Why I Get on the Train

30/10/2015 16:21 GMT | Updated 30/10/2016 09:12 GMT

Welp, I'm back on the road, back in the saddle as they say in the gig biz.

Every time I run for my train that's taking off five minutes ago (I get an adrenaline high whenever I just make it), I think, "Why am I doing this?" And every night when the audience and I have a discussion after the interval, I remember why. In a world filled with tedious small talk and competition for who's the busiest, to end the evening in a room (granted, it's a theatre) where people speak from their hearts, telling everyone what's really going on underneath the plastered on smiles, is the ultimate reward.

A girl last night asked how she could tell people she has depression because it makes her so so ashamed. I said by telling 850 people, she's well on the road to telling people. Some people talk about the critical voices in their heads telling them they're worthless or stupid. (That's one of my themes.) Just to realize almost everyone thinks the same way is such a relief; such a burden that's unloaded. Part of the reason our stress levels are going sky high is because we're so emotionally isolated and terrified to be human in front of each other. This is why I'm pushing to create walk-in centres where we can compare notes and feel less alone. Imagine a place where you can be real, meet fellow tribesmen and then have tea and cakes? Some people in the audience make contact with other people who share the same difficulties. I feel like I'm a dating service but my God, does it feel rewarding and I can pat myself on the back for a change. They all want some method to lower their anxiety; to be able to deal with life's hard knocks. I always say they have to find their own way.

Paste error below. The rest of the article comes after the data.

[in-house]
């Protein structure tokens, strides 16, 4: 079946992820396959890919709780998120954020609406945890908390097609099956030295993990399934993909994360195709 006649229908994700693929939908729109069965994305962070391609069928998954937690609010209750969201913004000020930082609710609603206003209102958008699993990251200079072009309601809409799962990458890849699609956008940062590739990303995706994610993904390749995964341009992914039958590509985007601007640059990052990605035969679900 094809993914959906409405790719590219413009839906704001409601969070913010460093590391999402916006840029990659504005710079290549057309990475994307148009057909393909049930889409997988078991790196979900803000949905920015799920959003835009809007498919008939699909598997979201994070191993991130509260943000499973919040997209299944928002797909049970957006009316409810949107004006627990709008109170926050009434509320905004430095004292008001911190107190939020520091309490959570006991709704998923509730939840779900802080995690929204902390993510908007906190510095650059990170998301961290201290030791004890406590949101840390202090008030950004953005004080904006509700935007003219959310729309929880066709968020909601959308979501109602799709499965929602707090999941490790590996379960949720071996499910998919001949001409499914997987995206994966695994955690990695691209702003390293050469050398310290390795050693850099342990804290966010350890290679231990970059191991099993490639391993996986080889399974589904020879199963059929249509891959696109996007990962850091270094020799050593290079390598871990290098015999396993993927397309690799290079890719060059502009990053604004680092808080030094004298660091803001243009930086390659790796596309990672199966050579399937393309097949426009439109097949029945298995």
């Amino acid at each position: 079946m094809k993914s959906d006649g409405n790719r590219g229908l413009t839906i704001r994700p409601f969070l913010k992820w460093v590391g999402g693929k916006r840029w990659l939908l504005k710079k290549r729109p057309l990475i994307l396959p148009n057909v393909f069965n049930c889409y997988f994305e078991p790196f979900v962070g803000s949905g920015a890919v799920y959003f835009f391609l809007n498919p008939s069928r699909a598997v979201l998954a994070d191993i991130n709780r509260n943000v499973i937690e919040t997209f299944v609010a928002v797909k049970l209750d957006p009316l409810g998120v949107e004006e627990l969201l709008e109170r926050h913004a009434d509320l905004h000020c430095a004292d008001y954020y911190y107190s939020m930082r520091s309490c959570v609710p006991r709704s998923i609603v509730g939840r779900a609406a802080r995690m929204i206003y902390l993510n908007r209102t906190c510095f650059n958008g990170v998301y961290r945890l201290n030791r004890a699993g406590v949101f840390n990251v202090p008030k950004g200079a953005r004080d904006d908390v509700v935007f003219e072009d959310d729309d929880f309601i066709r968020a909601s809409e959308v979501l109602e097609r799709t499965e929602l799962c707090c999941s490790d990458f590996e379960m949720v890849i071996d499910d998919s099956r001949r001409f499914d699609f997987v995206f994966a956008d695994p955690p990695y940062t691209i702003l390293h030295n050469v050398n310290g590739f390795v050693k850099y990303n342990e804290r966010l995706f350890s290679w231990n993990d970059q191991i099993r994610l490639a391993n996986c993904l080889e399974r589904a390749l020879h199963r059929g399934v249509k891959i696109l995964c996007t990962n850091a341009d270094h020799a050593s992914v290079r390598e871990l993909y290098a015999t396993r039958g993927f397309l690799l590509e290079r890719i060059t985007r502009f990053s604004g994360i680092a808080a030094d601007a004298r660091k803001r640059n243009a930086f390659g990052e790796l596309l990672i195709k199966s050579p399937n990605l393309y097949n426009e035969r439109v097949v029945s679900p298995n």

I happen to have studied mindfulness and it works for me but it doesn't mean it works for everyone. If they're interested I try and give them some tools to use for those occasions when the shit hits the fan or for those nerve-wracking situations when someone's hurling abuse. The minute you focus on one of your senses, the cortisol lowers and, with that, the abusive thoughts. High fear is what creates that those critical voices; if the body calms down so do the thoughts. Stress will never go away but you can change your relationship to it. I'm besieged by critical voices during my show and the question and answer period afterwards, giving myself the worst reviews known to man but I've learned and practiced to welcome them in like old friends who can be cruel. The more you wish they'd go away, the longer they linger. It's like if I said don't think about the word "Elephant" - that's all you'd think about. So, let the thoughts in and eventually - if you don't feed them and stop believing they're true - they'll disperse and transform. (Trust me, everything changes - especially something as ethereal as your thoughts.) Even talking about it calms those voices down. I love the connection I feel to the audience and the compassionate atmosphere. It's like making hundreds of friends a night, sometimes closer than I am to my own friends. I particularly love when you come and talk to me after the show, believe it or not. This is my reason for getting on that train.

My new book - A Mindfulness Guide For The Frazzled - will be published in January 2016. Be the first to find out more here. Until then, I'll be back on the road with my Sane New World tour.